A full-profile design presents people with alternatives that show all of the attributes. A partial-profile design only shows a subset of the alternatives. In the example questions below, four of the seven attributes are shown in each question, with the specific attributes being selected chosen to maximize the efficiency of the data collection (i.e., they are efficient designs).
The choice between a full- and partial-profile design comes down to a tradeoff of the following:
- Realism. Full-profile designs are usually more realistic. See Ecological Validity.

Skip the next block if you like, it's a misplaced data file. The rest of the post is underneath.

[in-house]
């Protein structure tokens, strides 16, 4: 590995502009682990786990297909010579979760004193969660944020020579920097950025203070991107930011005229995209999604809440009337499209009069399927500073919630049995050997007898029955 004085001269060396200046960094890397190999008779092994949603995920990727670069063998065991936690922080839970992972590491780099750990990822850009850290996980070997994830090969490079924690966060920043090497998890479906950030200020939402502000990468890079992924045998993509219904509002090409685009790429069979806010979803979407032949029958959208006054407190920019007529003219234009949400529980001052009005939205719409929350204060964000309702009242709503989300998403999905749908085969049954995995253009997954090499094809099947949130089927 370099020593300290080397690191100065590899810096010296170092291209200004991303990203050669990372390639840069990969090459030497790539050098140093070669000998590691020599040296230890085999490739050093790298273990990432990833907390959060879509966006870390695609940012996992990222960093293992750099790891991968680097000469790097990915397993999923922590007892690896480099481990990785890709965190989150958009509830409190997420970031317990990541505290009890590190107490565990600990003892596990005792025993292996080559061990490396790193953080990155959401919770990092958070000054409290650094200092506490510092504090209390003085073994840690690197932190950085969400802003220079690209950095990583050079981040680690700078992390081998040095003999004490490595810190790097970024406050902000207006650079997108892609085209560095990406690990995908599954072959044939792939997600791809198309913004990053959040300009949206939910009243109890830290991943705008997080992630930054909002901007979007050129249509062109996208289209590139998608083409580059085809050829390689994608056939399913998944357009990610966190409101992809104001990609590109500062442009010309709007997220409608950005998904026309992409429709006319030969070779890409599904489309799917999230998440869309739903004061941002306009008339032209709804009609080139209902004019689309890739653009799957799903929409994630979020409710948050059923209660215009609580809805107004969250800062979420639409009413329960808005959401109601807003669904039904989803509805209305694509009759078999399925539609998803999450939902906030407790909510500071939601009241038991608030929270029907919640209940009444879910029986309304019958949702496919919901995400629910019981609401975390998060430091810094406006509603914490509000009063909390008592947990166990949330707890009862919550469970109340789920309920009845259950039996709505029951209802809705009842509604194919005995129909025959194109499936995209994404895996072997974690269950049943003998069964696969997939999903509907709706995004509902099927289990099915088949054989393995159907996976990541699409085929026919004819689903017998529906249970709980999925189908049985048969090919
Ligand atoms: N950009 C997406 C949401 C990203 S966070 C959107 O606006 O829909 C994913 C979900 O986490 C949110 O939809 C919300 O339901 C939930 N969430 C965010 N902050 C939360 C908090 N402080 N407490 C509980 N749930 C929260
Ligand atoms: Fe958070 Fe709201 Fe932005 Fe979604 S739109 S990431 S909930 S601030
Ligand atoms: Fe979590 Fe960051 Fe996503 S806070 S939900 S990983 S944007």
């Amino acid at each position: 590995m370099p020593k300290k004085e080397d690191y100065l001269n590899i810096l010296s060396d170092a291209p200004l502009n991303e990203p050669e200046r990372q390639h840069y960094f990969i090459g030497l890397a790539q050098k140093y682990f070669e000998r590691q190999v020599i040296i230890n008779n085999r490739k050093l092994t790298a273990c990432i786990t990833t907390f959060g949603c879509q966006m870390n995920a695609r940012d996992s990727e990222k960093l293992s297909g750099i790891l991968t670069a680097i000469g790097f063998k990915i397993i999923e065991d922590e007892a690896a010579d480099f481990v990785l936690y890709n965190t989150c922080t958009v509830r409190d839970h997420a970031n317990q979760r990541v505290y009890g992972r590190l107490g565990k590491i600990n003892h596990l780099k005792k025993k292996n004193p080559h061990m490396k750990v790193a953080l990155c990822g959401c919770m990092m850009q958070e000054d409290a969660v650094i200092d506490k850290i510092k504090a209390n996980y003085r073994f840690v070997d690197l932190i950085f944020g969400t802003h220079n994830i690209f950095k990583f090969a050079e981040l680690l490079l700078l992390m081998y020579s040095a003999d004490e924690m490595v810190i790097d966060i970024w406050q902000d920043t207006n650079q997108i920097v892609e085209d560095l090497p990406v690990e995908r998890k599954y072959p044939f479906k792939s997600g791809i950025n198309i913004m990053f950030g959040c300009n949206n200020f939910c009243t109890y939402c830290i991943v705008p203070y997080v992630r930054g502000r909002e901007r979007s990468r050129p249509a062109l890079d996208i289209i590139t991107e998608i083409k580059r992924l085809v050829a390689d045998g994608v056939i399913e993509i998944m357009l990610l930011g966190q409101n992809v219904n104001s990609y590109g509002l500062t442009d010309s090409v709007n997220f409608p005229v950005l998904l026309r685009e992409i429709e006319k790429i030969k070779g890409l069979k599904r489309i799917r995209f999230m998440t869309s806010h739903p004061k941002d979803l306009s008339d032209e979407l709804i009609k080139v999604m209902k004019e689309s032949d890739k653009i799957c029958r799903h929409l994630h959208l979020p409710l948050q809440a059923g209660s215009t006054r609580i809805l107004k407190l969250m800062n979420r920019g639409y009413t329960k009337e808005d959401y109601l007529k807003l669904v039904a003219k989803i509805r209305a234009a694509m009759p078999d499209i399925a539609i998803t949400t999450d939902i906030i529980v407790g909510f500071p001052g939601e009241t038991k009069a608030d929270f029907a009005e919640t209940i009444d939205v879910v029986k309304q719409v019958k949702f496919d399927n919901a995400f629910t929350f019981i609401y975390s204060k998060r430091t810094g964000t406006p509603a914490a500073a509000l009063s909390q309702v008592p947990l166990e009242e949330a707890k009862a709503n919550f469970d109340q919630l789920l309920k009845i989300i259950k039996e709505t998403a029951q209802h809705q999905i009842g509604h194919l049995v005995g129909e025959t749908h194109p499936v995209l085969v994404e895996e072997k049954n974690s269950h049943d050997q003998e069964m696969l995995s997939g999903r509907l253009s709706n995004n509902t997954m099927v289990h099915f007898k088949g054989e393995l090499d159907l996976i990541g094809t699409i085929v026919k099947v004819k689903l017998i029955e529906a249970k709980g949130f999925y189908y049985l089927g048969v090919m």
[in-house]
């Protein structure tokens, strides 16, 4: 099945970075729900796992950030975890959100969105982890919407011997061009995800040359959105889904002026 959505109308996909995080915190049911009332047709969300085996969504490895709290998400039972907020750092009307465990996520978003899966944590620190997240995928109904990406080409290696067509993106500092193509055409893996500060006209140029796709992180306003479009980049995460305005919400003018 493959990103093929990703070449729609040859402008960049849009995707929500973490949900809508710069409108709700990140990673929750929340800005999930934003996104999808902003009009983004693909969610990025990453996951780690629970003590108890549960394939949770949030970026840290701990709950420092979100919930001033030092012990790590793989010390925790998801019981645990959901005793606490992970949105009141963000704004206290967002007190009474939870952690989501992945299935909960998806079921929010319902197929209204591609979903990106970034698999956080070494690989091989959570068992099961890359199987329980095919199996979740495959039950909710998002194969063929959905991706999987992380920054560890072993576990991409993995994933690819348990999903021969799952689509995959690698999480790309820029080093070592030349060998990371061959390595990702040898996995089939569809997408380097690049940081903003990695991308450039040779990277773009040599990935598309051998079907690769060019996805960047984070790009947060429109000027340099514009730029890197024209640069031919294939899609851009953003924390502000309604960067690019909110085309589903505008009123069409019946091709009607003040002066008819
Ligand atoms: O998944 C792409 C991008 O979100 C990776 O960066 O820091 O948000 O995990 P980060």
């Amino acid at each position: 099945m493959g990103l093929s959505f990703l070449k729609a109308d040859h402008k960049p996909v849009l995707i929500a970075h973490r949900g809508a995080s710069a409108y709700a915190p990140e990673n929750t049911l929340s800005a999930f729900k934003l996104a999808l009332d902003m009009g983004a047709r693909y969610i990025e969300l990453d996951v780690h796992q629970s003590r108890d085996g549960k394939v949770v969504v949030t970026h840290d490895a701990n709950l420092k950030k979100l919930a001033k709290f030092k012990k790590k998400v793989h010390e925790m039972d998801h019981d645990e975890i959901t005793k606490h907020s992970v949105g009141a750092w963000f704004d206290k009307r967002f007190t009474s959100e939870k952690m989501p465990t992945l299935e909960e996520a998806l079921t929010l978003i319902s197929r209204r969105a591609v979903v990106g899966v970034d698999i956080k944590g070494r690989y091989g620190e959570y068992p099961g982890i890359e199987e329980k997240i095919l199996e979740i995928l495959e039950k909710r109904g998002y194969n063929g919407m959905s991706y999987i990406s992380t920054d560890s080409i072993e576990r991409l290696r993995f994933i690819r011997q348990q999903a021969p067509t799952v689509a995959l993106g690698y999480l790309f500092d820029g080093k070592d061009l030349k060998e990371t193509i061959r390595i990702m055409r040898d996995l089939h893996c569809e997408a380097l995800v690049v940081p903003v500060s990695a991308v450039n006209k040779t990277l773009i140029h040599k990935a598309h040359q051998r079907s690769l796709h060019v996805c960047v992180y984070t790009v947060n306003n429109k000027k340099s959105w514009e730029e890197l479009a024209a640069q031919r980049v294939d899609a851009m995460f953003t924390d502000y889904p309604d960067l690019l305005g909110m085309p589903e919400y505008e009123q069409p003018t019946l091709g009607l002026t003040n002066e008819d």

- Cognitive difficulty. Partial-profile designs are easier for respondents to complete. With as few as three attributes, this factor is a real consideration. With six or more attributes a partial-profile design should be seriously considered. Most choice models show three or four alternatives (excluding none of these options). A simple rule is that you want the number of alternatives (excluding none of these) multiplied by the number of attributes to be 20 or less. In practice, this rule is often broken, and collecting two alternatives is, from a statistical perspective, considerably worse than collecting three. (This can be assessed by comparing d-error.)
- Sample size. Partial-profile designs require longer questionnaires or more respondents, as each question obtains no information about a subset of the attributes. See Sample Size.